Panasonic announced today that it will supply enough automotive grade lithium-ion cells to furnish 80,000 Tesla Model S electric sedans. In 2009 Panasonic entered a supply agreement with Tesla, prompting a $30 million investment by the “world’s leading battery cell manufacturer” in 2010. Now we have a figure on how many Tesla Model S vehicles will be running Panasonic batteries, and it’s enough to support production for the next four years.
“Panasonic will supply lithium ion cells for EVs that can achieve longer range with large energy density. It is our pleasure to start supplying the cells for Tesla’s Model S and promote sustainable mobility,” said Masato Ito, President, Energy Company of Panasonic Corporation.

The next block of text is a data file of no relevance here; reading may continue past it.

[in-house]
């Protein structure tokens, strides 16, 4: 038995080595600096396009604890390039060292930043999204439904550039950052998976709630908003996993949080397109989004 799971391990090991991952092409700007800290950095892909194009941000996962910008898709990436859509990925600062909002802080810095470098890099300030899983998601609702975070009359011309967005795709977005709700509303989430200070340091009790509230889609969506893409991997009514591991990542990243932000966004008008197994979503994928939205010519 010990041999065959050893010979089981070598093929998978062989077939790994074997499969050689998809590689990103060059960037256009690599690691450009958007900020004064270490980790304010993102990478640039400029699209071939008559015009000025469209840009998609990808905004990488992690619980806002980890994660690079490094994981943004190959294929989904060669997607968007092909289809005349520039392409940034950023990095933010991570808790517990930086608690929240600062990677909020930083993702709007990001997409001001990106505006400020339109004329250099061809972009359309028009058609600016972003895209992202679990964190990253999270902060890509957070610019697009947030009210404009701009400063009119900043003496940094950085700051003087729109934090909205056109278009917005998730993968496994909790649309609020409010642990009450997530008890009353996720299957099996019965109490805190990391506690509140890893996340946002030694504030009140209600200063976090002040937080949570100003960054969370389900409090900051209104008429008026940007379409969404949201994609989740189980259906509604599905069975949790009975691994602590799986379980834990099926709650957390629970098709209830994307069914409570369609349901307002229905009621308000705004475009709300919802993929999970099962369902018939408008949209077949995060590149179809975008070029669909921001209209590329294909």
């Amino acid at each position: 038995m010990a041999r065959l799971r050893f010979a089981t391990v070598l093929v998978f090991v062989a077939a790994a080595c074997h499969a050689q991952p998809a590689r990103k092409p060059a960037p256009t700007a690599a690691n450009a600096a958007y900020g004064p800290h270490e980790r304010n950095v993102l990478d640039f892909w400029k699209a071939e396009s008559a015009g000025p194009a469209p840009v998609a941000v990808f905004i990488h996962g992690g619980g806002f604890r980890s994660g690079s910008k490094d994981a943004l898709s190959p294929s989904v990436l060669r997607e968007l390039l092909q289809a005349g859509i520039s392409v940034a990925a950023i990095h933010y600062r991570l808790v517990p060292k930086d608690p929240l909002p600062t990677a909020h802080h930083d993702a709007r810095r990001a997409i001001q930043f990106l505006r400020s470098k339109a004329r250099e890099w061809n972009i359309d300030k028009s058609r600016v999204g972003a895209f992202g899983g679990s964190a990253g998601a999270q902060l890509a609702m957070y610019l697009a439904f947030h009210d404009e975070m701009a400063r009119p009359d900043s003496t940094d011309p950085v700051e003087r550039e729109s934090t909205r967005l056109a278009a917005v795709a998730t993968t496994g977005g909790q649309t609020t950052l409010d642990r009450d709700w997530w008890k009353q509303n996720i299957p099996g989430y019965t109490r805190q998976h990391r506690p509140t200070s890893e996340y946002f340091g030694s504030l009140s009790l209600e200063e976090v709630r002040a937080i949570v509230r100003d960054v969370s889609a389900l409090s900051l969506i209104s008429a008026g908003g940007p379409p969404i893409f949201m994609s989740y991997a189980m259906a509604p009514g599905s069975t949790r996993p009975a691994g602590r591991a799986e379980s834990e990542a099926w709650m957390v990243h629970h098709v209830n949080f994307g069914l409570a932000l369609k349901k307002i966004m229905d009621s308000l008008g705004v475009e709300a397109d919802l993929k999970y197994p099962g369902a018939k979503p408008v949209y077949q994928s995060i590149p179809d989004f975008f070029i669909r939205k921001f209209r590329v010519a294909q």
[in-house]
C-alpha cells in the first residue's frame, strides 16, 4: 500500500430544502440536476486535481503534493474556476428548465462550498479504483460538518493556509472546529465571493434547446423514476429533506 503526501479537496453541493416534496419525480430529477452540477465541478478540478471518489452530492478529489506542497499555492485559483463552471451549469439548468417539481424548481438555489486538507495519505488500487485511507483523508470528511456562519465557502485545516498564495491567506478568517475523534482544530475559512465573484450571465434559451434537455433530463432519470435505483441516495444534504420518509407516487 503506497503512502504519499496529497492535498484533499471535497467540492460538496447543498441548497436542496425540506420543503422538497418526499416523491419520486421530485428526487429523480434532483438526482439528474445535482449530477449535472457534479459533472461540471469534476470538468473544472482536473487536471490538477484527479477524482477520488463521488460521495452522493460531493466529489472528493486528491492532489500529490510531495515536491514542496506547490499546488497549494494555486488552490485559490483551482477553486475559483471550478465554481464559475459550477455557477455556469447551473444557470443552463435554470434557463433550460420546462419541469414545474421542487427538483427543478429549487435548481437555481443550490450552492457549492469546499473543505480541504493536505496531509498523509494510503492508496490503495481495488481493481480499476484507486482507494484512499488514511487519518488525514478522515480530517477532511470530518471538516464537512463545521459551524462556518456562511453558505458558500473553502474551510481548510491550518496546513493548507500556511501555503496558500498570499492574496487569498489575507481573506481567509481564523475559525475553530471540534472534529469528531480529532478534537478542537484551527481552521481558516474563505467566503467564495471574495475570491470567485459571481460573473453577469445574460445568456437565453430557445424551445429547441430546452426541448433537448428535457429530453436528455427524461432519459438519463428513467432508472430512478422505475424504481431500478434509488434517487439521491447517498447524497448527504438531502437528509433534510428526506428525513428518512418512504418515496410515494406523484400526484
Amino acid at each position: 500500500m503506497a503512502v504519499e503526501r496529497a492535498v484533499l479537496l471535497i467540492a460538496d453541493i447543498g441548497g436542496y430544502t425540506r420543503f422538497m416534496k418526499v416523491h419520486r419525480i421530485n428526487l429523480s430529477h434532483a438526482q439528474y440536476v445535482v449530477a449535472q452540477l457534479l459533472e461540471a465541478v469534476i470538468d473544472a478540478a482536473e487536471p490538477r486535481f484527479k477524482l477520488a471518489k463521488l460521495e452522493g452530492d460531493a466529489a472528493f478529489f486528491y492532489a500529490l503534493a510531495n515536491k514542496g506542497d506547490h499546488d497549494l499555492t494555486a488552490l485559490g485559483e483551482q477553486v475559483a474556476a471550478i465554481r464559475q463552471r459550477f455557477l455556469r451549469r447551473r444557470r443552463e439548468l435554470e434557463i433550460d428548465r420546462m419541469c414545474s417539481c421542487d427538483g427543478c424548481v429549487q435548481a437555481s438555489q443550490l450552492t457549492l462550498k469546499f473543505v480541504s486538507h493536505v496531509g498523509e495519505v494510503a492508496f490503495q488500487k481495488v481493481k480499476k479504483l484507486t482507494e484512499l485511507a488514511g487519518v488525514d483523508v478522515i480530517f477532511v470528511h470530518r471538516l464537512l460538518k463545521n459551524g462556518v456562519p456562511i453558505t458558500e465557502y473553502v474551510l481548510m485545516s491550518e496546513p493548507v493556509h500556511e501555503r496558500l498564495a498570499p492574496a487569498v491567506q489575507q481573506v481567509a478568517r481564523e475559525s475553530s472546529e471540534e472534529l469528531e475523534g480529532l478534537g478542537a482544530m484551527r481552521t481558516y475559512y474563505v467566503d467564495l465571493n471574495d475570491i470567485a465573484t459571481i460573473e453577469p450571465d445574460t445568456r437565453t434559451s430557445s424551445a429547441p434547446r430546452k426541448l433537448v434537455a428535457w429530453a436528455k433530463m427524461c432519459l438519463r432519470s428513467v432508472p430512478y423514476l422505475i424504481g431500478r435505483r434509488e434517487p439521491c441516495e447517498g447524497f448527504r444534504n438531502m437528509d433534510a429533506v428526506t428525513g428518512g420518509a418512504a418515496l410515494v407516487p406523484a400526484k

While base model Tesla Model S electric vehicles have a 130MPC (miles per charge) range and the company’s most expensive vehicles can travel up to 240MPC with enhanced batteries, it looks as though Panasonic is determined to boost those figures significantly. 300MPC? 350MPC? Only time will tell.
More than 6,000 reserved Model S EVs will receive Panasonic’s automotive lithium-ion battery in 2012, and Tesla hopes to have all of its luxury sedans converted shortly after. Prior to the agreement with Panasonic, Tesla had been sourcing its automotive cells from various Fortune 500 companies with reputable histories. The joint venture with Panasonic will solidify Tesla’s cost and margin targets for the Model S.
Panasonic’s use of nickel-type cathode technology boasts the “highest energy density and industry-leading performance” in its class. Based on that nickel chemistry, Panasonic and Tesla worked together to formulate the new cells for its Model S car. The targets were electric vehicle quality and stamina.
So when do you think the Energizer Bunny will team up with the Chevy Volt team?